Women’s rights campaigners in Merton have galvanised to make suffragette banners for the annual International Women’s Day march.

There was some special VIP attendance at the event in Merton Heritage Centre in Morden Library too – with descendants of suffragettes Emily Davison and Emmeline Pankhurst helping out with the banners yesterday, February 8.

Philippa Bilton, a great, great niece of Emily Davison, was there with Helen Pankhurst, great, great granddaughter of Emmeline Pankhurst.

Philippa said: “It’s been a super day – really lovely. People have donated fabric that is special to them, I myself have got a suffragette sash that my son used to wear.

“There’s also a dress made by someone who is not a feminist – one of the ladies said her sister was unhappy she was a feminist – she’s taken material from her dress so she’s coming on the march whether she likes it or not!”

The three banners all symbolise aspects of the women’s rights movement.

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One of the banners depicts Wimbledon station: green, purple and white are both the colours of the Suffragette movement and of the Wimbledon Championships.

Another one honours Rose Lamartine-Yates, an influential Wimbledon-based suffragette.

‘Time’s up!’ declares the third, calling for 2018 to be the year people ‘be the change’.

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On the previous day – the one-hundred-year anniversary of women’s suffrage – a TfL Tube sign caused outrage at Colliers Wood for a bad joke about Emily Davison:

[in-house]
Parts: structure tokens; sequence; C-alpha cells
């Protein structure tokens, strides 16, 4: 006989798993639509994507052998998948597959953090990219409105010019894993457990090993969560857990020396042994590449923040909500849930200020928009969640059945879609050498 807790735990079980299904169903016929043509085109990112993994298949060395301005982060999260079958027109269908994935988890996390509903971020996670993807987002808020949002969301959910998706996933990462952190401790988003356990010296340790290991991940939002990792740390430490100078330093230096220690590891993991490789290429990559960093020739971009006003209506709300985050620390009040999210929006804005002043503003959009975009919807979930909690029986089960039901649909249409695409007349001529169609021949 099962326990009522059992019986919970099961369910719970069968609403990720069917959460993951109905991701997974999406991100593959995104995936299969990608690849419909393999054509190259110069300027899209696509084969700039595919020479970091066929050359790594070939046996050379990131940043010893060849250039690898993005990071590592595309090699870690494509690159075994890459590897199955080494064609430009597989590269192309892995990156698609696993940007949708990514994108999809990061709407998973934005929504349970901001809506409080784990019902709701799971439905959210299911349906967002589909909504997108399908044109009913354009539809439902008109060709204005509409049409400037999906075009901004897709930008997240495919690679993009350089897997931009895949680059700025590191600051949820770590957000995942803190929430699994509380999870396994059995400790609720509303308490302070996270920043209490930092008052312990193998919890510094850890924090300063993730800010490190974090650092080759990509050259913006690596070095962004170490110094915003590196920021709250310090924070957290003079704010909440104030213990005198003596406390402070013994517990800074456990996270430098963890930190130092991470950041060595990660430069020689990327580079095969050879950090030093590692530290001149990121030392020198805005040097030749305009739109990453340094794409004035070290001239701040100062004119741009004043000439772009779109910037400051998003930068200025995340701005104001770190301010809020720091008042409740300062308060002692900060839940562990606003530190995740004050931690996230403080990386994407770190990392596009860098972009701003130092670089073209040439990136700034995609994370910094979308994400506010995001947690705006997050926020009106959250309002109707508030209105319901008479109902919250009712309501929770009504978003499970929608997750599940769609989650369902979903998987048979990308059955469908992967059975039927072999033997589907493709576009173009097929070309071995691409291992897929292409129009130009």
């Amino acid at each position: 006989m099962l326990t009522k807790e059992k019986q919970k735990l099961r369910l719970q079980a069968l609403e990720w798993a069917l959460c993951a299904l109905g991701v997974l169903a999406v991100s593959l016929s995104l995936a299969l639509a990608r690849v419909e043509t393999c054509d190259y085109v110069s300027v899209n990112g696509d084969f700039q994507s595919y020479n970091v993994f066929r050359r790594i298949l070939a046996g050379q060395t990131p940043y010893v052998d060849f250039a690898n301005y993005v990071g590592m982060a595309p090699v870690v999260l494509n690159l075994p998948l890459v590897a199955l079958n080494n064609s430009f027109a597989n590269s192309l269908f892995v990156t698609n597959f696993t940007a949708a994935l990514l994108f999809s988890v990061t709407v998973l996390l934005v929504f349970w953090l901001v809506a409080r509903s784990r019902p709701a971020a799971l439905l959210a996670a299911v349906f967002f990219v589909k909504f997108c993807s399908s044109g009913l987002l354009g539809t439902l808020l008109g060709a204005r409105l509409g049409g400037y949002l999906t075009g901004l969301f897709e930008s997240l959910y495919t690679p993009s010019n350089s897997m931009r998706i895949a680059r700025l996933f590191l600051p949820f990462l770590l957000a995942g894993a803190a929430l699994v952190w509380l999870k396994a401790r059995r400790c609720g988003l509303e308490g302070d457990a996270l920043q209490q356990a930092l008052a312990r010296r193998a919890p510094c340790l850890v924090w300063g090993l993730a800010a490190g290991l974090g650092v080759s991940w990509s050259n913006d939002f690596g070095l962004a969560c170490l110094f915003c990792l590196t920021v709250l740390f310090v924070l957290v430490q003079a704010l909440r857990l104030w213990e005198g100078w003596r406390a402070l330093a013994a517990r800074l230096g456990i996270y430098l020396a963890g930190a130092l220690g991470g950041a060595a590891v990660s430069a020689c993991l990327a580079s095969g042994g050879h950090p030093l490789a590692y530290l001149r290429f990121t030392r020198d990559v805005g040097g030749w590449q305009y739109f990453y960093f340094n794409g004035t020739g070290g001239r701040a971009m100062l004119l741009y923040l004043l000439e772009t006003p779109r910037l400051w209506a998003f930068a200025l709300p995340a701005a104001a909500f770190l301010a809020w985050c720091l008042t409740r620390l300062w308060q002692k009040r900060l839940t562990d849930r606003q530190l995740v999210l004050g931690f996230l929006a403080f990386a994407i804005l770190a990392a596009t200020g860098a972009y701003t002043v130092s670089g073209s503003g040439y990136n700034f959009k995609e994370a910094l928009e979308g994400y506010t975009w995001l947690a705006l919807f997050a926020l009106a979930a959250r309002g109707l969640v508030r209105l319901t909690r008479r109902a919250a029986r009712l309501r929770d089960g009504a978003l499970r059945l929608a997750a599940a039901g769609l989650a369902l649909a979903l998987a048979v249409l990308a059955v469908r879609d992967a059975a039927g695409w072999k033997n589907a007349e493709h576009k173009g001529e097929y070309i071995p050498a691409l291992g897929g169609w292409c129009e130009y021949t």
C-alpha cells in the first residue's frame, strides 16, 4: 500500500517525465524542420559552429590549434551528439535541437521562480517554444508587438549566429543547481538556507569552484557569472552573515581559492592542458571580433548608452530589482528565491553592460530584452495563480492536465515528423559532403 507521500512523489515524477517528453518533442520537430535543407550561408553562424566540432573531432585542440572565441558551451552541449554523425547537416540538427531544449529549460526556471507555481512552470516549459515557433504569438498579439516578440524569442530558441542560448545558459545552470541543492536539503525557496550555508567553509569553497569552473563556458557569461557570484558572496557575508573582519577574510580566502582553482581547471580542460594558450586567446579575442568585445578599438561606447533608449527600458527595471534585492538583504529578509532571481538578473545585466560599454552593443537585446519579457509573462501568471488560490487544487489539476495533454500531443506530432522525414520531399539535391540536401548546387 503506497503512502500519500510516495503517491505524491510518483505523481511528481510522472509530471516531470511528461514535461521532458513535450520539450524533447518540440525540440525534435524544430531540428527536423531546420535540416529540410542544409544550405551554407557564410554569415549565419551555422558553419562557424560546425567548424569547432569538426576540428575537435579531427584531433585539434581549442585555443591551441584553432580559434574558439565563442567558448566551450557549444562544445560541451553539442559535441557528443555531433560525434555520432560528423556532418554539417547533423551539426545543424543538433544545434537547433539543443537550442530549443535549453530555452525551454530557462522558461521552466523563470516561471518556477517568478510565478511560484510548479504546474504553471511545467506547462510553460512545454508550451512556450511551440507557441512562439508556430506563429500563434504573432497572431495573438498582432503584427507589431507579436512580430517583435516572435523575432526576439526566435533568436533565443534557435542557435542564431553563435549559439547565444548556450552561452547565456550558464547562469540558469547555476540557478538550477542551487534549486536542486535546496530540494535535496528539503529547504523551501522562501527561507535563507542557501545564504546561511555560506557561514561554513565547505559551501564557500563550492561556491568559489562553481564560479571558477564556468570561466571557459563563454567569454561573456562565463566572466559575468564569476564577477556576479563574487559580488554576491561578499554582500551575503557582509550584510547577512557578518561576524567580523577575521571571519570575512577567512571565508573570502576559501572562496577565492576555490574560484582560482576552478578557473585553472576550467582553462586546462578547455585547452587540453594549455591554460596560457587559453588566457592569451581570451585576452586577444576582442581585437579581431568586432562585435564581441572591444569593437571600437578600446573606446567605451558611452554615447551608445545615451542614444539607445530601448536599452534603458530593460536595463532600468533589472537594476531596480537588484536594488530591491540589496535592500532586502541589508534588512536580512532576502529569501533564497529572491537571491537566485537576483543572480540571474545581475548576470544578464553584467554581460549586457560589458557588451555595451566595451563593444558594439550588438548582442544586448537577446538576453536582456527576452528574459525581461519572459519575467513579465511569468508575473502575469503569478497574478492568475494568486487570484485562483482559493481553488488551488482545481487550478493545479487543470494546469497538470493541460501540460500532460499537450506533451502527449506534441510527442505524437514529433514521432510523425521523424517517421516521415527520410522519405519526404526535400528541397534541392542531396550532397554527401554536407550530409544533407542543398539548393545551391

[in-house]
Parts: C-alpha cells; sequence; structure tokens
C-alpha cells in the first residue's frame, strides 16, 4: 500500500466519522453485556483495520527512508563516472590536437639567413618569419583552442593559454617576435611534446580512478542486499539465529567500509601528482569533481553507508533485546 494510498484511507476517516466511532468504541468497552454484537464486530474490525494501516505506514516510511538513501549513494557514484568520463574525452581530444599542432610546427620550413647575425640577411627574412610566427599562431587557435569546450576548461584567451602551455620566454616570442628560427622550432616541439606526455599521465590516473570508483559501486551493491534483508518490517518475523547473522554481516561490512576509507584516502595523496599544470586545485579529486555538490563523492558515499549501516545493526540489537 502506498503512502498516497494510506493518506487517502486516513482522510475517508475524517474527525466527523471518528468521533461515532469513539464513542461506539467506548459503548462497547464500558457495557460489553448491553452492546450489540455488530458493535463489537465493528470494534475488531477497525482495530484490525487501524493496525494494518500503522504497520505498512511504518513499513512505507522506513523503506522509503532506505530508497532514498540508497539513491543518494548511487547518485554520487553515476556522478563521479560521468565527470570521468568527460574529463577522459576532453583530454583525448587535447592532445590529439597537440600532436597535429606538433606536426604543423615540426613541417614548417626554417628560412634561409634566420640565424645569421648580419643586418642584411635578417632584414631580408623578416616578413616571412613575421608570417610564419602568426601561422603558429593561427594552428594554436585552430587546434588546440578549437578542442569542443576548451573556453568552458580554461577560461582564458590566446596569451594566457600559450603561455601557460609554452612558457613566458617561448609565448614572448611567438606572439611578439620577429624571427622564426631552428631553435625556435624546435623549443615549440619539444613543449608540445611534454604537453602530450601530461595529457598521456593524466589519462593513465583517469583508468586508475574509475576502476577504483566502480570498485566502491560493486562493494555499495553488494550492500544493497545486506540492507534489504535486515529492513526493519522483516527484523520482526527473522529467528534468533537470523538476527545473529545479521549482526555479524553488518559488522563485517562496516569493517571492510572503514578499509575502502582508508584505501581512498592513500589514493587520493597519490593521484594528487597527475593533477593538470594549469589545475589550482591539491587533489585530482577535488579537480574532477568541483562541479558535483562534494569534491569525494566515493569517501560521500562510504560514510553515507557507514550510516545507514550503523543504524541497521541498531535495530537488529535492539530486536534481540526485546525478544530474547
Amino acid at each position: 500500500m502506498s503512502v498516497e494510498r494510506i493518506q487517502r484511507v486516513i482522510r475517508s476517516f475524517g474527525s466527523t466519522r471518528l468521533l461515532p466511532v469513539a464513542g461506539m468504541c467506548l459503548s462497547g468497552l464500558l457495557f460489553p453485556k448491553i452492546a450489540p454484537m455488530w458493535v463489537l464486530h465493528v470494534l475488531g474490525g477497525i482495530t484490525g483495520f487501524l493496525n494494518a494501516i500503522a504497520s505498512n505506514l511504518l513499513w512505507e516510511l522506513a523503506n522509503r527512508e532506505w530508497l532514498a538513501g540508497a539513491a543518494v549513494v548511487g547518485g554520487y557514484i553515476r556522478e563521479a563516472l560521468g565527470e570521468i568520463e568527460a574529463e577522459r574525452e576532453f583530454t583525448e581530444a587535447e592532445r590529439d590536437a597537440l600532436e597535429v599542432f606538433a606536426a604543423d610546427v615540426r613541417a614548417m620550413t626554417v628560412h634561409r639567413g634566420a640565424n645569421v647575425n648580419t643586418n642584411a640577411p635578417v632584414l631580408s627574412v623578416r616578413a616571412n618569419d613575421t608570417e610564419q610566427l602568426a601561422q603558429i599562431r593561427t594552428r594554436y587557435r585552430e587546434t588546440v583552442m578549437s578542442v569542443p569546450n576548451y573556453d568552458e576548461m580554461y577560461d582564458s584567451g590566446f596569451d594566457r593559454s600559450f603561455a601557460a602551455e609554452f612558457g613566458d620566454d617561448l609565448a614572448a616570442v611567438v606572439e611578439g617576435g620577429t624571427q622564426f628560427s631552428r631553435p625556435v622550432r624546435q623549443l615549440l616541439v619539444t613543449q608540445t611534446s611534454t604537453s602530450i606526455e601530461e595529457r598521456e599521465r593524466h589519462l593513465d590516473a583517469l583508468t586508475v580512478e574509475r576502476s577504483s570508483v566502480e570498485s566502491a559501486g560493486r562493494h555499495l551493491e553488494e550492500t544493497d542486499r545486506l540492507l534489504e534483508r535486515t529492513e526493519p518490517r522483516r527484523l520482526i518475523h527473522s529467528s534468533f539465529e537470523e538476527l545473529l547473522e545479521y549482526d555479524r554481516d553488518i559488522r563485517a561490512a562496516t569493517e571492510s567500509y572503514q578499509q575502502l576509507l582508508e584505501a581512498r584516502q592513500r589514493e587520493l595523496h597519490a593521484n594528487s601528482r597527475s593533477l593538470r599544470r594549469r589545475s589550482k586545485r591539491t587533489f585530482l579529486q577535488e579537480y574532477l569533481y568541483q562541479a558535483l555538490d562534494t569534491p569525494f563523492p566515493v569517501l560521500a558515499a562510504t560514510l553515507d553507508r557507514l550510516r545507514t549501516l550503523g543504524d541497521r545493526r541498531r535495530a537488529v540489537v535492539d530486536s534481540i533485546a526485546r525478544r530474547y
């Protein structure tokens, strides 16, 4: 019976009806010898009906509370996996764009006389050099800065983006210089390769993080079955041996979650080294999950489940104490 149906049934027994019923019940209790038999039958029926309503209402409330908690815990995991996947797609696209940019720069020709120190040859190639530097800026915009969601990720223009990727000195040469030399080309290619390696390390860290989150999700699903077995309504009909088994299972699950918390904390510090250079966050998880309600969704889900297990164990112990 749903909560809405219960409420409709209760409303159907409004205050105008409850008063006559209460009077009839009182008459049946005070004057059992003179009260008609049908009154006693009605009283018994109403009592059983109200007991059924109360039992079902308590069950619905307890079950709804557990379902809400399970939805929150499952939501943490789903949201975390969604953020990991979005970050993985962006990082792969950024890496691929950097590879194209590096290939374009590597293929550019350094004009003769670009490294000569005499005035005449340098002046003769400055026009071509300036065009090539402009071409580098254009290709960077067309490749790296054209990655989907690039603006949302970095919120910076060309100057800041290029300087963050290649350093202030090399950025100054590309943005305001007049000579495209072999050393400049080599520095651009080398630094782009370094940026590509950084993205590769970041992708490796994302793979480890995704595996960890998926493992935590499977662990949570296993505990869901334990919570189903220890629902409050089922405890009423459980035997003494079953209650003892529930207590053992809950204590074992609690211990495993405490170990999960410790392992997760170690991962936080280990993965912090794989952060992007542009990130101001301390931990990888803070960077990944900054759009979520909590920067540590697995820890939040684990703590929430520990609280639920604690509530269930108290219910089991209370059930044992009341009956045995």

‘History remembers her as being influential in giving women the right to vote. What history doesn’t remember is her husband, who didn’t get his tea that night!’

“Emily wasn’t married, and she wasn’t mad, and she didn’t have children,” said Philippa.

“She was trying to reach for the King’s horse’s bridle, either to petition the King or to pin a suffragette flag to it.

“Just a year before she was with other suffragettes, they were trying to catch the bridles of ponies in a field.

“Obviously, there is a huge difference between a pony and a racehorse; I think she just didn’t understand the speed and power.

“She had plans to get to a suffragette party later that afternoon and she was going to see her sister next week.”

International Women’s Day falls on March 8, but the big parade in London will happen on Sunday March 4 – it’s being called ‘March 4 Women’ and campaigners hope for numbers 10,000 strong.

Celebrities attending previous marches include Annie Lennox and Paloma Faith.

Philippa said that nowadays, even if people don’t call themselves a feminist “because of bad connotations”, the movement is mainstream.

“Some people find the word derogatory and think it describes a certain kind of woman.

“But young children I speak to are very pro-equality.”